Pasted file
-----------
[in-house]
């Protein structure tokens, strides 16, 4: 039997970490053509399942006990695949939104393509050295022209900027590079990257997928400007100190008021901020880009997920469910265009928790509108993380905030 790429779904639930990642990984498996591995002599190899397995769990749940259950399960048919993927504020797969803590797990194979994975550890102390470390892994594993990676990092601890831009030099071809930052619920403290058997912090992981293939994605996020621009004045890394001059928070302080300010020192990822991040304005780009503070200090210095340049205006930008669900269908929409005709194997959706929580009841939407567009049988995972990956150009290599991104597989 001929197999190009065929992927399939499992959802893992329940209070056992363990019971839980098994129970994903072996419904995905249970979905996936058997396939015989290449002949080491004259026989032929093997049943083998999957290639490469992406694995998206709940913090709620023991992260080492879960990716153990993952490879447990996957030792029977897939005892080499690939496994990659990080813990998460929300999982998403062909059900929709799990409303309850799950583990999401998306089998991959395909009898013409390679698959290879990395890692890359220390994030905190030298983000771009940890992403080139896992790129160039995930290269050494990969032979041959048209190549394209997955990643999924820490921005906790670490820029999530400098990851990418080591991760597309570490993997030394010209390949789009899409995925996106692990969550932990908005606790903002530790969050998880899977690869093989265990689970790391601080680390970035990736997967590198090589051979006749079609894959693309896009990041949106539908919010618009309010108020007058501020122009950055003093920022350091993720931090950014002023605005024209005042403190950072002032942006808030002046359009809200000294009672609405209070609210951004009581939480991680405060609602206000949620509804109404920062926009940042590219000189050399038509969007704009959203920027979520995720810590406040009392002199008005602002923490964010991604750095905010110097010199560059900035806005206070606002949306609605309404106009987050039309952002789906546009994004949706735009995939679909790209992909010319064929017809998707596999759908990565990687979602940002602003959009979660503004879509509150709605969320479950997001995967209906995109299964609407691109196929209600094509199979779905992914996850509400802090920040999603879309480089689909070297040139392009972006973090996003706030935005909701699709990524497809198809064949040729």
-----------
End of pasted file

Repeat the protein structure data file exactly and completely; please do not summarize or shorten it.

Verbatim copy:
[in-house]
């Protein structure tokens, strides 16, 4: 039997970490053509399942006990695949939104393509050295022209900027590079990257997928400007100190008021901020880009997920469910265009928790509108993380905030 790429779904639930990642990984498996591995002599190899397995769990749940259950399960048919993927504020797969803590797990194979994975550890102390470390892994594993990676990092601890831009030099071809930052619920403290058997912090992981293939994605996020621009004045890394001059928070302080300010020192990822991040304005780009503070200090210095340049205006930008669900269908929409005709194997959706929580009841939407567009049988995972990956150009290599991104597989 001929197999190009065929992927399939499992959802893992329940209070056992363990019971839980098994129970994903072996419904995905249970979905996936058997396939015989290449002949080491004259026989032929093997049943083998999957290639490469992406694995998206709940913090709620023991992260080492879960990716153990993952490879447990996957030792029977897939005892080499690939496994990659990080813990998460929300999982998403062909059900929709799990409303309850799950583990999401998306089998991959395909009898013409390679698959290879990395890692890359220390994030905190030298983000771009940890992403080139896992790129160039995930290269050494990969032979041959048209190549394209997955990643999924820490921005906790670490820029999530400098990851990418080591991760597309570490993997030394010209390949789009899409995925996106692990969550932990908005606790903002530790969050998880899977690869093989265990689970790391601080680390970035990736997967590198090589051979006749079609894959693309896009990041949106539908919010618009309010108020007058501020122009950055003093920022350091993720931090950014002023605005024209005042403190950072002032942006808030002046359009809200000294009672609405209070609210951004009581939480991680405060609602206000949620509804109404920062926009940042590219000189050399038509969007704009959203920027979520995720810590406040009392002199008005602002923490964010991604750095905010110097010199560059900035806005206070606002949306609605309404106009987050039309952002789906546009994004949706735009995939679909790209992909010319064929017809998707596999759908990565990687979602940002602003959009979660503004879509509150709605969320479950997001995967209906995109299964609407691109196929209600094509199979779905992914996850509400802090920040999603879309480089689909070297040139392009972006973090996003706030935005909701699709990524497809198809064949040729």